Why is the word “liberal”a dirty word in South Africa? Why is the centrist conservative leader of the opposition Mmusi Maimane, who is also an Evangelical who believes sodomy to be an abomination, often wrongly accused of being a liberal as an insult? This is the country with Africa’s (and arguably the world’s) most liberal founding document, a somewhat liberal press, and court-sanctioned acceptance of various liberal ideals; yet the ruling elite view the term with villainous contempt .
The simplest, most likely flawed, conclusion I’ve reached is that the ire stems from an confusion of the ideas of classical liberalism and social liberalism. The first prioritises individual liberty over equality, which is promoted by social liberalism. It’s very easy to merge the two completely as one in the same, they don’t demand to be wholly removed but instead place one ideal over the other.
This came to mind when I read Marx’s Communist Manifesto in a longer than usual sojourn in an airport terminal. Marx very clearly detests the globalist free market, and in the latter chapters of the document he gushes a wave of vitriol towards “liberal” sympathisers. These are, in my view, the bourgeoisie who only join the movement with the desire to protect their interests in preemption of a shift in power.
I had read excerpts from Das Kapital before that, and my view is that Marx provides an adept diagnosis of the ills of Capitalism, however the command economy falls short of being an effective solution to the plight of the proletariat ( a conversation for another time, over coffee). I am not a Marxist, nor do I consider myself a liberal; I’ve embraced a pessimistic idealism as the only hope for a world that rejects ideology while it drowns in it.
Curse of the Invertebrate Liberal Jelly
I envy Marx’s art of analysis. It is very easy to draw parallels with South Africa’s own transition from Apartheid with his prophetic work on the rise of the proletariat. This is exactly why it so easily confused and why I need not be seduced by how one could equivocate the shopkeepers’ ambivalence towards the plight of the wage-labourer under a violent, and feudalistic regime with a similar air of apathy from the exclusively white electorate during apartheid.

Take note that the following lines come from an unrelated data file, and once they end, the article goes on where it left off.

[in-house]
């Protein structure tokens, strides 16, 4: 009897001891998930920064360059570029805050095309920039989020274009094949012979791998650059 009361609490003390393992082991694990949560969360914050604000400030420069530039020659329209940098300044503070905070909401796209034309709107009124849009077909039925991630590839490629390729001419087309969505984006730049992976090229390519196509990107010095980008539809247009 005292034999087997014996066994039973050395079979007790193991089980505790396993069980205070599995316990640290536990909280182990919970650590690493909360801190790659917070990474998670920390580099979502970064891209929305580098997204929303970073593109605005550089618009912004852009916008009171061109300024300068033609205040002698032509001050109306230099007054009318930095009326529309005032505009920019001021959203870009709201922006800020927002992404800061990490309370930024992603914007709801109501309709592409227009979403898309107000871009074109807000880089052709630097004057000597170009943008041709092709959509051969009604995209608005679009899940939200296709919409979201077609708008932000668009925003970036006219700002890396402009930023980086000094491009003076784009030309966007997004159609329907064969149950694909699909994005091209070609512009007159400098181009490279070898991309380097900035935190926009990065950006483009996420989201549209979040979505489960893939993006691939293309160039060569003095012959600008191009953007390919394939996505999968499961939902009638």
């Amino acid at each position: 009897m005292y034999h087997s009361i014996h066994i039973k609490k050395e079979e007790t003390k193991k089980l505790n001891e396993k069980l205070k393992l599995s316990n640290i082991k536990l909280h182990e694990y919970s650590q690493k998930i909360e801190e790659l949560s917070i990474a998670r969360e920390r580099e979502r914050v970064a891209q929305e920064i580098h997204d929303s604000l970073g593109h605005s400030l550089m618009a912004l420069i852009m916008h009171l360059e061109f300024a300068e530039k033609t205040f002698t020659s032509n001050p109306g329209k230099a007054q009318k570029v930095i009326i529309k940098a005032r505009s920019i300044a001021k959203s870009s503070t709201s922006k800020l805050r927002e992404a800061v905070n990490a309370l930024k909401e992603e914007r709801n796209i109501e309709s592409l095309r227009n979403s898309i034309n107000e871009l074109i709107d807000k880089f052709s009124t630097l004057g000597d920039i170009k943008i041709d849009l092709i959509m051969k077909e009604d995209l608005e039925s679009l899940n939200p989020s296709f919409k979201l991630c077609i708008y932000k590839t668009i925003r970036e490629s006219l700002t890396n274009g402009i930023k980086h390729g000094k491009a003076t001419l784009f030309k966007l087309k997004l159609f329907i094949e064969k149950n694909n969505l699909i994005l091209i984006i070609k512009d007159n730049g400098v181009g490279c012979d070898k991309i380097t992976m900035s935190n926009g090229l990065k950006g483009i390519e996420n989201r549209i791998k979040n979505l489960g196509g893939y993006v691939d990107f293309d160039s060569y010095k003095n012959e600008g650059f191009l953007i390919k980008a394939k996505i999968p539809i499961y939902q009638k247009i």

Similar to the monarch’s waning power, as it became less possible to subdue the natives without the use of excessive force and disrupting the daily life of the favoured subject, the “liberal” jumps ship. When Marx’s liberal is embraced, he remains in the trappings of his previous life of luxury and suggests the proletariat find an alternative, non-violent solution to their plight. A book I suggest you read is Moeletsi Mbeki’s Architects of Poverty. He gives a much more enlightened analysis than my brief and unskillful mutterings.
The social liberal is easy to hate. While liberal ideals would see everyone living in harmony – liberals don’t seem to have a a willingness to pull, or at least acknowledge the need to pull, the levers of power necessary to start their Utopian machine . Like how many social democracies in Europe prefer not to speak of the horrors of colonialism which was functionally a transfer of their peasantry to colonial Africa, allowing their societies to benefit from the exploits of cheap labour. Supine invertebrate jellies.
They don’t do much wrong, problem is, they don’t do much at all to advance their liberal values, because achieving equality often demands infringements of personal liberties. I hold a particular ire toward politically correct leftist suburban liberals who like to play radical. Like how the abuse of women and patriarchy is an infringement on one’s liberty, but when it occurs in a non-Western country or culture it is deemed permissible as not to appear racist or intolerant. If you are a liberal, then involuntary genital mutilation of young men and women is abhorrent even if it is part of a dated ethnic tradition. The worst thing one does to already marginalised people is to take away their autonomy, that is their capacity to be good and equally be evil.
Oh, No here come the Evil Liberals!
The globalist, free-trade, laissez-faire liberal is vehemently denounced in Marx’s opposition to rampant capitalism. Socialists view liberated markets as an attempt to only invite competition within the lower classes, and greater cooperation among ruling elites. This is not what libertarians, who mostly believe in strict free-market ideals, intend in their pursuit of enhanced individual liberty.